Tuesday, November 16, 2010


Last week I expressed a desire for snow. Someone, apparently, was listening, because we got over seven inches of the cold, wet stuff on Friday and Saturday. But I was right about my ragweed allergies; they have almost entirely vanished, thanks to the snowfall.

I’m coming down the home stretch and I can see the finish line right ahead – Go, Threadbare! I feels great to watch the end of a novel approach, almost as good as actually finishing it. There are, actually, a lot of great moments in writing. First, there’s getting the idea. It’s like picking up a pretty stone, one that, the more you look at it, the better it looks. Then there’s writing that opening scene. You write it and leave it alone for a day or two. When you come back and see it’s good, that’s another great moment. Then there’s the actual writing. There’s no great moment here, but there can be a whole lot of excitement and/or satisfaction. Watching a character come to life, showing some unexpected traits and sometimes taking the story in a new direction is interesting and exciting – although it can be not so good, if it really upsets the direction of the story as you plotted it. I won’t say you fall in love with the characters, but it’s kind of like that. You care about them, wish them well, think about them even when you’re not writing about them. If you’re writing a mystery, there may come a moment or two when you’re working on a plot twist, that you think about your reader, and how they’ll never see this one coming! Then there comes the moment when you realize that story is actually going to happen, that it’s a coherent, interesting, even exciting story and you are writing it very well. That’s a great moment. And then it’s done. The End. The great heaping, smoking pile of words is complete. You almost wish you smoked cigars, so you could sit back and look like a proud father. Instead you cook something special for dinner that night – or maybe even go out to dine, have a glass of wine, and smile, smile, smile. Of course, you let it sit for a week or longer, then go back in to read it and find it needs tweaking. But I’m not the only author who will tell you that tweaking is probably the most fun part of writing a novel. The story is there, all you’re doing is making it perfect.

I got an advance copy of Buttons and Bones the other day, and had another Great Moment: seeing the book as it will look in the bookstores and, if you’re prayers are answered, on people’s bookshelves. In this day of electronic writing, it may be the first time you’ve seen the book in print. There it is, your name, your title, your words. If you’re lucky, it’s got a great cover. (Buttons and Bones has a great cover. Look for it in your favorite bookstore December 7.)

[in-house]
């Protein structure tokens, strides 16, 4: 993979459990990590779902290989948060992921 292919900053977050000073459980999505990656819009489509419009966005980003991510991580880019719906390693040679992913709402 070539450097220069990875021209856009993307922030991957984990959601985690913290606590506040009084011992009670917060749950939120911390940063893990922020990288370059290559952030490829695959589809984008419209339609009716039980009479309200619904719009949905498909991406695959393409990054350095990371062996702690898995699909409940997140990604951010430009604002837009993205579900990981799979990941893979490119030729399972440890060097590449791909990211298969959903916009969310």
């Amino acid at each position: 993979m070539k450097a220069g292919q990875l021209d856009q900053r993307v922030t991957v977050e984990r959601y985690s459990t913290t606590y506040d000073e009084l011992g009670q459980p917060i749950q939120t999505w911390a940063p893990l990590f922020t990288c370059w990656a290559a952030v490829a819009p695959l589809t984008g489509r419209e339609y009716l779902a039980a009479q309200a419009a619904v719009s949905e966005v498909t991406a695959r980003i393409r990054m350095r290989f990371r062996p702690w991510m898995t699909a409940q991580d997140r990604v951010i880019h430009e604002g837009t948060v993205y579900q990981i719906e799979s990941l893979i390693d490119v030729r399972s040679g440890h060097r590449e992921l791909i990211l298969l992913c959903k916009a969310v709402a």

Now all you have to do is, do it again.


Joanna Campbell Slan said...

I know what you mean, Monica. There's that moment when you realize your book will "gell" and you feel this weight lifted from you as it sort of takes on a life of its own.

Linda O. Johnston said...

I love your description of the process of writing and finishing a book Monica. I definitely identified with it. And seeing the actual book for the first time feels amazing. I have copies of ALASKAN WOLF, my Harlequin Nocturne that will be available in December. I also have covers for BEAGLEMANIA, the first in my new Pet Rescue Mystery series which will be published in March. Love 'em!

Julie said...

My weak point always seems to be that long slog through the middle, so when I can finally see the end in front of me, it's like rushing downhill on a bike--fast and easy. Love typing "The End" and as you say, having something special for dinner. Right now I'm struggling with storylines and plotting for a trilogy, and I envy you that "finished!" feeling.
Can't wait for Buttons & Bones, either!

Toby Speed said...

Thanks for this post, Monica. I just reached the end of my first murder mystery, and I can relate to many of those writing moments you talk about. I'm excited, sad, and even envious of my main character for experiencing what she did -- and for doing it so well! Appreciate your validating insights today.

Ellen said...

Bah. The only two rivals for "great moments" are the day the acceptance letter arrives, and the day the check arrives.

Betty Hechtman said...

Great description of the process. I'm glad you're happy with your cover. They are so important. I love the way they did the cover on the trade paperback compliation of your first three books. First you just see a bunch of yarn, but when you look closer there's a body.